parteira:

excuse me i need your leg

parteira:

excuse me i need your leg

(Source: best-of-imgur)

brazilwonders:

Uirapuru-verdadeiro (Cyphorhinus aradus)

brazilwonders:

Uirapuru-verdadeiro (Cyphorhinus aradus)

shopgirl48:

somewhatvintage:

(via Pinterest)

Adore
allcreatures:

Picture: RobertFuller/BNPS (via Pictures of the day: 18 September 2014 - Telegraph)
funnywildlife:

Tiger motherly love by vadaka1986 on Flickr.

(Source: fucktheq)

(Source: olympo)

funnywildlife:

Polar Bear Sleeping in Alaska’s Arctic by Patrick J Endres.
theraptorcage:

Lanner Falcon  (Falco biarmicus)

theraptorcage:

Lanner Falcon  (Falco biarmicus)

rhamphotheca:

Whooping Crane Conservation News:
Four endangered whooping crane chicks raised in captivity began their integration into the wild Saturday as part of the continuing effort to increase the wild population of this species. The cranes, hatched and raised by their parents at the U.S. Geological Survey’s Patuxent Wildlife Research Center in Laurel, Maryland, were released on the U.S. Fish and Wildlife Service’s Necedah National Wildlife Refuge in Wisconsin. At one point in the past, researchers believe the Whooping crane population dropped to fewer than two-dozen birds. Today the population is estimated to be approximately 425 in the wild, with another 125 in captivity. If you’d like to read more about the chicks’ release, follow this link: 
Whooping Crane ReleasePhoto by: Kara Zwickey, U.S. Fish & Wildlife Service
(via: U.S. Geological Survey (USGS))

rhamphotheca:

Whooping Crane Conservation News:

Four endangered whooping crane chicks raised in captivity began their integration into the wild Saturday as part of the continuing effort to increase the wild population of this species.

The cranes, hatched and raised by their parents at the U.S. Geological Survey’s Patuxent Wildlife Research Center in Laurel, Maryland, were released on the U.S. Fish and Wildlife Service’s Necedah National Wildlife Refuge in Wisconsin.

At one point in the past, researchers believe the Whooping crane population dropped to fewer than two-dozen birds. Today the population is estimated to be approximately 425 in the wild, with another 125 in captivity.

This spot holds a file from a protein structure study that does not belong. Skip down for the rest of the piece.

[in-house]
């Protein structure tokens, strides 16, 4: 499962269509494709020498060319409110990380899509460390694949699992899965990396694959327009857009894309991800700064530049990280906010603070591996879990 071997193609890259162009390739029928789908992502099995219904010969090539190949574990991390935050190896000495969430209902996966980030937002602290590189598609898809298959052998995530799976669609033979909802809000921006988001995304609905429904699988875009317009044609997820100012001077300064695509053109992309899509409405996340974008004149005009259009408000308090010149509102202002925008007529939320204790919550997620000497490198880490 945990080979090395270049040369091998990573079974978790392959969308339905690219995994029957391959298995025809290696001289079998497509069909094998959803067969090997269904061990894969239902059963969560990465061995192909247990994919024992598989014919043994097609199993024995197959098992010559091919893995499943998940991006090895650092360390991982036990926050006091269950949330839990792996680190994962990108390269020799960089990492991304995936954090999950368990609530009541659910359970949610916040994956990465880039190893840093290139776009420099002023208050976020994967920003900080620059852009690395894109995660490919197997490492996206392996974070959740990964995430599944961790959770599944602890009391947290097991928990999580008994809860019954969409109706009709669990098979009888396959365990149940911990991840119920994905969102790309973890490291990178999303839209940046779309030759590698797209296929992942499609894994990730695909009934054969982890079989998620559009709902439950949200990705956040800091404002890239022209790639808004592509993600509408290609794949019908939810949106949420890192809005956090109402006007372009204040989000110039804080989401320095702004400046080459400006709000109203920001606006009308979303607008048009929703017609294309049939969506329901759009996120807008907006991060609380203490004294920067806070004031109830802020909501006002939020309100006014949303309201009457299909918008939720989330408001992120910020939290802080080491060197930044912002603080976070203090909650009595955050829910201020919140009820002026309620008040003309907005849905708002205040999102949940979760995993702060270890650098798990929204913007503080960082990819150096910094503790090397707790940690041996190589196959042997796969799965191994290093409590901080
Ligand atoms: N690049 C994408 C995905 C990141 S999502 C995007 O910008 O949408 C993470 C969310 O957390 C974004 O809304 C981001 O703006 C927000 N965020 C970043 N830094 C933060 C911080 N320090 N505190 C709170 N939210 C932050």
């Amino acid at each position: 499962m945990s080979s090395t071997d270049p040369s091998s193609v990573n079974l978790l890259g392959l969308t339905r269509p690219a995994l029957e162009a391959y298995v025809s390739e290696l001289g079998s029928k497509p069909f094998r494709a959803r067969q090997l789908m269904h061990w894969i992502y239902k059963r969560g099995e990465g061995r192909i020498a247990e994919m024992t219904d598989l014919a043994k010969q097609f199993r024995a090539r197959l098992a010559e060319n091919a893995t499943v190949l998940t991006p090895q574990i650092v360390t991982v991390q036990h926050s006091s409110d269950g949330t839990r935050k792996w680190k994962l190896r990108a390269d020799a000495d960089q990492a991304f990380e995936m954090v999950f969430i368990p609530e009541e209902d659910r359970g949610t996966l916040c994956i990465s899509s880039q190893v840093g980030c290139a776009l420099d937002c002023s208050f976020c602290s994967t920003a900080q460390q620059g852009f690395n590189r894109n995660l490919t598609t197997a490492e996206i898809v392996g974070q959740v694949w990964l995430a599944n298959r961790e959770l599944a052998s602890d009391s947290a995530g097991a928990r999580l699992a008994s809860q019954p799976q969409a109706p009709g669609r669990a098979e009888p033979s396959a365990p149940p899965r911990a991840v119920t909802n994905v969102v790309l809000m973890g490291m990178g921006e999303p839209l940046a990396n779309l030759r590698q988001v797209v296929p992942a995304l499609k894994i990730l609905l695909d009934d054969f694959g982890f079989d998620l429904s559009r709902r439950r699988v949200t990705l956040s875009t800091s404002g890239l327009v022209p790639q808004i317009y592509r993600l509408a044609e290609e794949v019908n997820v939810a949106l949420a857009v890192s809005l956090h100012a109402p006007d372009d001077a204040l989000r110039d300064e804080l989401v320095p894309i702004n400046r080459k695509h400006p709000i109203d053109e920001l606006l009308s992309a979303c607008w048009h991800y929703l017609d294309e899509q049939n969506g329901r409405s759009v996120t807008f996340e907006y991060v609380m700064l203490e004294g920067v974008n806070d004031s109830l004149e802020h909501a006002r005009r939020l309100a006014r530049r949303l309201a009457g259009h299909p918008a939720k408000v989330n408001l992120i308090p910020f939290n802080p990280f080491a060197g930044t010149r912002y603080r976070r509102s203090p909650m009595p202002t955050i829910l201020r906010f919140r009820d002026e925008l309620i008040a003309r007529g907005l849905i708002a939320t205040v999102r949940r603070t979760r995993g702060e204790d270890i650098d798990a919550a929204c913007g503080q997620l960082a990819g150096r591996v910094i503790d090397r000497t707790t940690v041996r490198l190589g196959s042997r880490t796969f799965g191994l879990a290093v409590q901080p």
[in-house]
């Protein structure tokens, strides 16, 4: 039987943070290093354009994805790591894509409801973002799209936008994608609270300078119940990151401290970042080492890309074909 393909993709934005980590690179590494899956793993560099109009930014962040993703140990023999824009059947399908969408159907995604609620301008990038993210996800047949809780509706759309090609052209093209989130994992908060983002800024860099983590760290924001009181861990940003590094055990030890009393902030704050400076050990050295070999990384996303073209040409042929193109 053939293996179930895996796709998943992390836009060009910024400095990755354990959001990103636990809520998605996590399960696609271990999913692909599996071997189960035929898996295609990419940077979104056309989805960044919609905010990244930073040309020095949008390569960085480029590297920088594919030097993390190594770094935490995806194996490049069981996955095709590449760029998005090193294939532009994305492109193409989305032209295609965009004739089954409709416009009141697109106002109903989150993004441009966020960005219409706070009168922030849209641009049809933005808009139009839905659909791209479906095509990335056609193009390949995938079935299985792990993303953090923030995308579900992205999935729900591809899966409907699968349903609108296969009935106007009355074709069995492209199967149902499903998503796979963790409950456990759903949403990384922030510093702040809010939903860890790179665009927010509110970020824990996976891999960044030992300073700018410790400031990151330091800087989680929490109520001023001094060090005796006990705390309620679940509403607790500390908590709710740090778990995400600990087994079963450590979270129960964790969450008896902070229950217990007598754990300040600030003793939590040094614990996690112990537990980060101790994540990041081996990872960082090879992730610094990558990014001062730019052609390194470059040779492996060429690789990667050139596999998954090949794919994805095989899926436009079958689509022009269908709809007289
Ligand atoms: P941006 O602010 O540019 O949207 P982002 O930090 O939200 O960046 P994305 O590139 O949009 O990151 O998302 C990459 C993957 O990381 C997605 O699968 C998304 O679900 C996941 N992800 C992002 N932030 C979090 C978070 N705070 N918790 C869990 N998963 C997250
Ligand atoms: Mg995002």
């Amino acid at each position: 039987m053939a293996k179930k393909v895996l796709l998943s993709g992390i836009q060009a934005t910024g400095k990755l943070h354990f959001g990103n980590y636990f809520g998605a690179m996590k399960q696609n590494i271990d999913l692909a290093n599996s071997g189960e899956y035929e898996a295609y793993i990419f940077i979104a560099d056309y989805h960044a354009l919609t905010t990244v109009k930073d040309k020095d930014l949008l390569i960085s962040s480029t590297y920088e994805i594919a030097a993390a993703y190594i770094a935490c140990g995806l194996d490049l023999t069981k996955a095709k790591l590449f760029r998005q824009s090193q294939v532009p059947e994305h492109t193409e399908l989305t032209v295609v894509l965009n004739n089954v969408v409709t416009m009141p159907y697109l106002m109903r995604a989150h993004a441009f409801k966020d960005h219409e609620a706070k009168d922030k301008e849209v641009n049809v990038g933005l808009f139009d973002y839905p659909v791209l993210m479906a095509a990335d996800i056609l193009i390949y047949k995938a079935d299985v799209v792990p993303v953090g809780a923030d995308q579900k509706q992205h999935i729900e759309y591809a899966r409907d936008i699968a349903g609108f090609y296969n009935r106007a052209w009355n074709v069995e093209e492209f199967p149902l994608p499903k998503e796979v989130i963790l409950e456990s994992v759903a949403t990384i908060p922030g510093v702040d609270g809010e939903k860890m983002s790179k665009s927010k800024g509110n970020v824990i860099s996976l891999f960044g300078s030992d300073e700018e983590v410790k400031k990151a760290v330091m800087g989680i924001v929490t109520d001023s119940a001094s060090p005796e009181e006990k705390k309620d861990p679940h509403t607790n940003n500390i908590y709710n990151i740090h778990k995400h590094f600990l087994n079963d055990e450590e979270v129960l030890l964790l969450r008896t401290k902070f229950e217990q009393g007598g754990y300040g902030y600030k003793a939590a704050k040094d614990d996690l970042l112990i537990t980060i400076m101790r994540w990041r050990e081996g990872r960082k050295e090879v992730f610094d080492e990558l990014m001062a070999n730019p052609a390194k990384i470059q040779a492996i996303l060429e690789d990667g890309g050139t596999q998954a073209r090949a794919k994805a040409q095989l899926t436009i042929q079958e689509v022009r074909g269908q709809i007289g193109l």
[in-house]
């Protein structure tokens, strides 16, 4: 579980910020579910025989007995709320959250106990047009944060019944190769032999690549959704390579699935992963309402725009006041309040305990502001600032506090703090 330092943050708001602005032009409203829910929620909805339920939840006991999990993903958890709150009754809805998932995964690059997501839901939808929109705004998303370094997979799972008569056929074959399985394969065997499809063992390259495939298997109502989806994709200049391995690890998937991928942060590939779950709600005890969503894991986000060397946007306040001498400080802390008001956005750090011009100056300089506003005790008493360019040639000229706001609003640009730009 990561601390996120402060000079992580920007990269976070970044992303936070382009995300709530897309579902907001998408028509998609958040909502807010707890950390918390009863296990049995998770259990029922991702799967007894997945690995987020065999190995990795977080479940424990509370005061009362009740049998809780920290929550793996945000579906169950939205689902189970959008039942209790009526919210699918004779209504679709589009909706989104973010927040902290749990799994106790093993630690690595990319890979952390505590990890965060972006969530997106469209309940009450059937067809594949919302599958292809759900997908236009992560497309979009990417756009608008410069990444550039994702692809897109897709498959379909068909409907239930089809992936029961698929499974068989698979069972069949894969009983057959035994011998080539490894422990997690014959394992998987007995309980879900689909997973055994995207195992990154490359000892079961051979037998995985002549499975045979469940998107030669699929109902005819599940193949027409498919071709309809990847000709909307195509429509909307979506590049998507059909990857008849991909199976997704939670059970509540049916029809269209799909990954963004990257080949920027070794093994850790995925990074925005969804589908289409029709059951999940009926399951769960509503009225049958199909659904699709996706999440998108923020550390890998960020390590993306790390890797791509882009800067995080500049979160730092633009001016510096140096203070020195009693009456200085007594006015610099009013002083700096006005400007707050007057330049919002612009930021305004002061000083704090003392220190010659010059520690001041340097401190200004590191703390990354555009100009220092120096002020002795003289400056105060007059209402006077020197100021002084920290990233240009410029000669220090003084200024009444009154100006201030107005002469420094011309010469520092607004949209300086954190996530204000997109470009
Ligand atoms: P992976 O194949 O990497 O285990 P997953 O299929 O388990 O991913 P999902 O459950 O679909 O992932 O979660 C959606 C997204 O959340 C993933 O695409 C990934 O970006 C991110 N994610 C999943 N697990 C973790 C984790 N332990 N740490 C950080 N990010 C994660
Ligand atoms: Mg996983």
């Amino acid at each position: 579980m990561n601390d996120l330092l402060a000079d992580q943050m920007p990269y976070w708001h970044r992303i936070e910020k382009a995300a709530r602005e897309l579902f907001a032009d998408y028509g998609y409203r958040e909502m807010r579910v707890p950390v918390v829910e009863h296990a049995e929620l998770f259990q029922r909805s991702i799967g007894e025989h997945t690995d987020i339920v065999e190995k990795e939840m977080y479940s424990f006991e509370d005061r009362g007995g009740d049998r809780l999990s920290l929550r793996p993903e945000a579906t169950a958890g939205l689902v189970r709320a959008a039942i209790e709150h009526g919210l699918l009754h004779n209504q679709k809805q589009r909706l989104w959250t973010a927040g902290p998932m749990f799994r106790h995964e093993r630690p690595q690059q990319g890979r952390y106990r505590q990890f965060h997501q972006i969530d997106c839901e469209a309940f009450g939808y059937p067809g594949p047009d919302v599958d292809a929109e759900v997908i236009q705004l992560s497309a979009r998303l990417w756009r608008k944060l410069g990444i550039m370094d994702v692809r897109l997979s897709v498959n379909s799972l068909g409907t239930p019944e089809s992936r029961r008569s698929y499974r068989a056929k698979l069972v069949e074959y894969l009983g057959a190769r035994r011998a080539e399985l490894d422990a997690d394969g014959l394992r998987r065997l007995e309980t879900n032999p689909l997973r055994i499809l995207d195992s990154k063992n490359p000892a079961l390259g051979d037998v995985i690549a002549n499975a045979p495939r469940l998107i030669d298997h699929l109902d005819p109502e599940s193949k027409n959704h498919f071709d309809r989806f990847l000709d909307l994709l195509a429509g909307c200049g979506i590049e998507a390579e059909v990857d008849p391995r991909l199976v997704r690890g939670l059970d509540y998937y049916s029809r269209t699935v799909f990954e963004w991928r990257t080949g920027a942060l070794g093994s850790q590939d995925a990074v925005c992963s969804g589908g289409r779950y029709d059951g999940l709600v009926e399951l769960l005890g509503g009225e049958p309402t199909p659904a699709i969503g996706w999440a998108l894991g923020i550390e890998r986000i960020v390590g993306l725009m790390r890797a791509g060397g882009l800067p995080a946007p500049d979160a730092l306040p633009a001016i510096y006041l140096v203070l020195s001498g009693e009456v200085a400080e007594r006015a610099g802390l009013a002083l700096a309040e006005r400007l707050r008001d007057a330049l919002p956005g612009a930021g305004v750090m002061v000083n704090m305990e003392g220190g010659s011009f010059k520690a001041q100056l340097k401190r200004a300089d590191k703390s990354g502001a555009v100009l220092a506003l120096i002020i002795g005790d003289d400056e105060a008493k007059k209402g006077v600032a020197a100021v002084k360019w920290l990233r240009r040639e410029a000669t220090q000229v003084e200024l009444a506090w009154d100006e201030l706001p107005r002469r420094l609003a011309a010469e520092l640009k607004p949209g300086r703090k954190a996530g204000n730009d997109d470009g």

If you’d like to read more about the chicks’ release, follow this link:

Whooping Crane Release

Photo by: Kara Zwickey, U.S. Fish & Wildlife Service

(via: U.S. Geological Survey (USGS))

libutron:

Thick-billed Raven - Corvus crassirostris

The Thick-billed Raven, Corvus crassirostris (Corvidae) is a very large and distinctive looking African Crow. Along with the Common ravens, they have the distinction of being the largest of the Passeriformes, measuring 60 - 64 cm in length.

The two more distinctive features of this species are the white patch on the nape and neck, and its large, thickened, deeply curved and white-tipped bill, which has deep nasal grooves.

This beautiful crow can be found in the so called Horn of Africa, in Eritrea, Somalia, Sudan and Ethiopia.

References: [1]

Photo credit: [Top: ©Nicola Destefano | Locality: Ethiopia, 2011] - [Bottom: ©Andrew Luyten | Locality: Semen Gondar, Amhara, Ethiopia, 2010]

whiny-sugar-glider:

BBC Natural World

ivyarchive:

mymodernmet:

Illustrator Lili Chin's adorable series Dogs of the World illustrates 192 breeds of dogs grouped according to geographical origin.

More:

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jaws-and-claws:

Black Rhino 5208 by mgroberts